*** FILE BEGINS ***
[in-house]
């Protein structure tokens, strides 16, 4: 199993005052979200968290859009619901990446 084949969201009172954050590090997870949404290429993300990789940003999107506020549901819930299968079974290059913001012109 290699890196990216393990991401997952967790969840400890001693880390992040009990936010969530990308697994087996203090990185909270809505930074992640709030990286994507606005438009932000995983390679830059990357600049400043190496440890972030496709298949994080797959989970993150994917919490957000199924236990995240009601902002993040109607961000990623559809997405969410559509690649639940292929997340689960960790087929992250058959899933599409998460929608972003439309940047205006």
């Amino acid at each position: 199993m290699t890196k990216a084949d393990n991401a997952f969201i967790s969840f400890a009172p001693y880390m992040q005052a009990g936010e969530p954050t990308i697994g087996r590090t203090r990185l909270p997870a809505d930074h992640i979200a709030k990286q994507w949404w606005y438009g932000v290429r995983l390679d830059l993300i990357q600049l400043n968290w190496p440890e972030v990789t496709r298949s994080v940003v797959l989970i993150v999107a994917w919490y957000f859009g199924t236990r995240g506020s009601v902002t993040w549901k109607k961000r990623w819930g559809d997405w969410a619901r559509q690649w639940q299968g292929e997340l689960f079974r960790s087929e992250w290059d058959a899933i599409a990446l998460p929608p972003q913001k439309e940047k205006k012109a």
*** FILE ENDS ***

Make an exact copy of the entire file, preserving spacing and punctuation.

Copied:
[in-house]
């Protein structure tokens, strides 16, 4: 199993005052979200968290859009619901990446 084949969201009172954050590090997870949404290429993300990789940003999107506020549901819930299968079974290059913001012109 290699890196990216393990991401997952967790969840400890001693880390992040009990936010969530990308697994087996203090990185909270809505930074992640709030990286994507606005438009932000995983390679830059990357600049400043190496440890972030496709298949994080797959989970993150994917919490957000199924236990995240009601902002993040109607961000990623559809997405969410559509690649639940292929997340689960960790087929992250058959899933599409998460929608972003439309940047205006």
């Amino acid at each position: 199993m290699t890196k990216a084949d393990n991401a997952f969201i967790s969840f400890a009172p001693y880390m992040q005052a009990g936010e969530p954050t990308i697994g087996r590090t203090r990185l909270p997870a809505d930074h992640i979200a709030k990286q994507w949404w606005y438009g932000v290429r995983l390679d830059l993300i990357q600049l400043n968290w190496p440890e972030v990789t496709r298949s994080v940003v797959l989970i993150v999107a994917w919490y957000f859009g199924t236990r995240g506020s009601v902002t993040w549901k109607k961000r990623w819930g559809d997405w969410a619901r559509q690649w639940q299968g292929e997340l689960f079974r960790s087929e992250w290059d058959a899933i599409a990446l998460p929608p972003q913001k439309e940047k205006k012109a």